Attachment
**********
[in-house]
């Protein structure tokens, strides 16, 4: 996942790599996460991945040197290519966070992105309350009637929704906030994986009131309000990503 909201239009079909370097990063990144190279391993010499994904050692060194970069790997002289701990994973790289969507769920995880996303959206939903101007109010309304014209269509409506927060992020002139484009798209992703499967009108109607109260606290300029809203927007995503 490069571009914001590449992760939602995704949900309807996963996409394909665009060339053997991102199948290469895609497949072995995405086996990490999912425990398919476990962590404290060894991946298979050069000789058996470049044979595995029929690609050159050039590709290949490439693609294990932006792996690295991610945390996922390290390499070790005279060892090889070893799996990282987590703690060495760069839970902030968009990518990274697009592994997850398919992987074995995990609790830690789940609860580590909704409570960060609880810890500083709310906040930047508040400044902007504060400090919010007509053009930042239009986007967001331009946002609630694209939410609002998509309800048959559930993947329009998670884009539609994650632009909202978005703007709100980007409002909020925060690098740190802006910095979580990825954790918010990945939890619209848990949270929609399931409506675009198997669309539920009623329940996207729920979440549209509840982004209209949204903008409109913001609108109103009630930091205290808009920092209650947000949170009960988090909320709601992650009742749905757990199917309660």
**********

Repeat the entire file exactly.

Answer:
[in-house]
């Protein structure tokens, strides 16, 4: 996942790599996460991945040197290519966070992105309350009637929704906030994986009131309000990503 909201239009079909370097990063990144190279391993010499994904050692060194970069790997002289701990994973790289969507769920995880996303959206939903101007109010309304014209269509409506927060992020002139484009798209992703499967009108109607109260606290300029809203927007995503 490069571009914001590449992760939602995704949900309807996963996409394909665009060339053997991102199948290469895609497949072995995405086996990490999912425990398919476990962590404290060894991946298979050069000789058996470049044979595995029929690609050159050039590709290949490439693609294990932006792996690295991610945390996922390290390499070790005279060892090889070893799996990282987590703690060495760069839970902030968009990518990274697009592994997850398919992987074995995990609790830690789940609860580590909704409570960060609880810890500083709310906040930047508040400044902007504060400090919010007509053009930042239009986007967001331009946002609630694209939410609002998509309800048959559930993947329009998670884009539609994650632009909202978005703007709100980007409002909020925060690098740190802006910095979580990825954790918010990945939890619209848990949270929609399931409506675009198997669309539920009623329940996207729920979440549209509840982004209209949204903008409109913001609108109103009630930091205290808009920092209650947000949170009960988090909320709601992650009742749905757990199917309660």